We all read magazines. In fact, you are reading one right now. Teacher Plus is a magazine that comes out every month. Dictionaries define a magazine as a publication issued regularly which contains articles, stories, photographs and advertisements. But the definition doesn’t end there; the word has other meanings as well. A magazine is also defined as a part of a gun which contains the bullets; it is also a place where ammunition is stored. How did one word acquire such radically different meanings? Are these really different words which have more or less the same pronunciation? It’s not the case; all the different meanings have evolved from one word. The word magazine is not English at all; it comes from the Arabic ‘makhzan’ meaning ‘storehouse’. The original magazine, therefore, was a place where grains and other supplies were stored. This perhaps explains why the part of the gun which contains the bullets is called a magazine – it is a storehouse for the ammunition. Since books are a ‘storehouse of knowledge’, all books were referred to as ‘magazines’. It was only in the 19th century that the word began to be used exclusively with periodicals.
For a magazine to be a storehouse of knowledge, it needs to be filled with the right material. The person who normally performs this task is the reporter. Do you know that this individual who wields the mighty pen is related to the more humble porter? What is the connection between the two? The word ‘porter’ is from the Latin ‘porto’ meaning ‘carry’; and this is what the men in red do, they carry things from one place to another. The Latin prefix ‘re’ means ‘back’; so, the job of the ‘reporter’ is to actually ‘carry back’ something. What is it that he carries back with him? It’s the news!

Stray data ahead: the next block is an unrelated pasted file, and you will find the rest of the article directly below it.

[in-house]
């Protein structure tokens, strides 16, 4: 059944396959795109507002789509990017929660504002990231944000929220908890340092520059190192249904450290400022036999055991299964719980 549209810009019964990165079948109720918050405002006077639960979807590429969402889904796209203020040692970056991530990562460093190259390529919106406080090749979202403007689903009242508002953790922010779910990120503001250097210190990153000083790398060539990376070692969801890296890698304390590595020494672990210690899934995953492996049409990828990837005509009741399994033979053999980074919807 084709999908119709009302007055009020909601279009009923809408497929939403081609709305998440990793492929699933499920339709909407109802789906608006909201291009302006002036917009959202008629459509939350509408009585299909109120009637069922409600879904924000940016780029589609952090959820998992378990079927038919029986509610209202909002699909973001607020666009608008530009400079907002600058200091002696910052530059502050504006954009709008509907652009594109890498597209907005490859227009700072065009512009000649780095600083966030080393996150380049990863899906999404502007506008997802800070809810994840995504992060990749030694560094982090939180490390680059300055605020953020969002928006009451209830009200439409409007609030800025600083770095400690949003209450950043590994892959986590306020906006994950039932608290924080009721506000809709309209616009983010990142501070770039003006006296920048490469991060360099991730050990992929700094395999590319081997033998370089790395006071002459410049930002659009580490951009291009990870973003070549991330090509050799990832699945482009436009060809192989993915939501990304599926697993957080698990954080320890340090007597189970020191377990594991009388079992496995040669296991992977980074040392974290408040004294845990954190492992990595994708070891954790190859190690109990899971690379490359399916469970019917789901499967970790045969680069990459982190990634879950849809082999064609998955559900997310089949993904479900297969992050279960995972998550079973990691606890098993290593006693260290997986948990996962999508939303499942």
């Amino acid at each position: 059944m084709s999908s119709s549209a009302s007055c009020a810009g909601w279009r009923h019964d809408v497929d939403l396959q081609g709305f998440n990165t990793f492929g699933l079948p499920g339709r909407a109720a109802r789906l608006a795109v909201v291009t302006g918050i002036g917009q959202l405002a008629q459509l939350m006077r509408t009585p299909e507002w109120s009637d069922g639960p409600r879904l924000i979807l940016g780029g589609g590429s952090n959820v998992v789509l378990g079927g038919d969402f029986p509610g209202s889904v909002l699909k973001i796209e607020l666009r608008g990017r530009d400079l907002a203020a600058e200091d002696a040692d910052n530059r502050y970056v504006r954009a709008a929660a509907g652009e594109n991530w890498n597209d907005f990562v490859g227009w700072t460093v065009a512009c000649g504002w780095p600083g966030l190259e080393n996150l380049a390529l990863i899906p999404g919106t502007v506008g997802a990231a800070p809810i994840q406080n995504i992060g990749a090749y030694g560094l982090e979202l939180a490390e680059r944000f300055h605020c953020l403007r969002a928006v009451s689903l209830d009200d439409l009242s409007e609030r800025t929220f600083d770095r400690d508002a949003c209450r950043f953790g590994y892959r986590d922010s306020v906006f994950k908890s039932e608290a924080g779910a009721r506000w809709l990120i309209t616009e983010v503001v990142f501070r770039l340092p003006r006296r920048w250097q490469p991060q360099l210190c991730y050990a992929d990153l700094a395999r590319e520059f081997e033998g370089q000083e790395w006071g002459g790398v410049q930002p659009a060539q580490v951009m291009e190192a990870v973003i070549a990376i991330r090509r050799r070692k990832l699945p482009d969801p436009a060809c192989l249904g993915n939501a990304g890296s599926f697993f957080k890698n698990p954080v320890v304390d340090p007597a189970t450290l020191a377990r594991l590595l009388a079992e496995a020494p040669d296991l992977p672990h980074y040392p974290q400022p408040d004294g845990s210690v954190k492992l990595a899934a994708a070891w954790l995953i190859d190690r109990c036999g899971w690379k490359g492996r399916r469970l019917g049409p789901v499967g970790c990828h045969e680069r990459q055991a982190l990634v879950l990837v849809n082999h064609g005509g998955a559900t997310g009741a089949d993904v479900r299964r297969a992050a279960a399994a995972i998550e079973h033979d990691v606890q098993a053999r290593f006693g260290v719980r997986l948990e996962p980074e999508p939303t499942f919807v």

There are different types of reporters. Some work for a particular newspaper or magazine, while some choose to be independent. These individuals contribute articles to different organisations; often, they are commissioned to write them. We call such people ‘free lancers’. Nowadays, when we hear the expression ‘free lancer’, we immediately think of a writer. The original free lancers, however, were no writers; they were in fact mercenaries. It is quite possible that most of them didn’t know how to read or write! A ‘lance’ as you probably know is a long spear, and a ‘lancer’ is someone who wields this weapon. In the old days, every army had lancers. When you referred to someone as a ‘free lancer’, what you meant was that the individual was free of any loyalty. He was willing to fight for anyone who paid him a handsome amount. He didn’t fight for free!
Whether a reporter is working as a free lancer or as a full time employee in a particular organisation, something that both individuals have to do is to meet deadlines. When an individual works for the media, the threat of the ‘deadline’, like the sword of Damocles, constantly hangs over his head. In order to make sure that he doesn’t incur the Editor’s wrath, the writer moves heaven and earth to submit his article on time. If he fails to do so, his boss may read him the riot act, or confine the piece he has written to the dustbin. Dictionaries define a ‘deadline’ as ‘a date or time by which you have to do or complete something.’ Based on this definition, a deadline is unlikely to put the fear of God in anyone; it isn’t what you might call life threatening. But the original deadline was exactly that. It was something that could get you killed. The word was first used during the American Civil War. In prison compounds in the south, a line was drawn within the compound. Prisoners were told not to cross this particular line; if they did, they were immediately shot dead! So the original deadline was what the word suggested. If you crossed it, you were simply shot dead. No compromises! Maybe it’s time we got our politicians and government officials to take deadlines more seriously – anything we can do about that?
S Upendran teaches at the English and Foreign Languages University, Hyderabad. He can be reached at [email protected].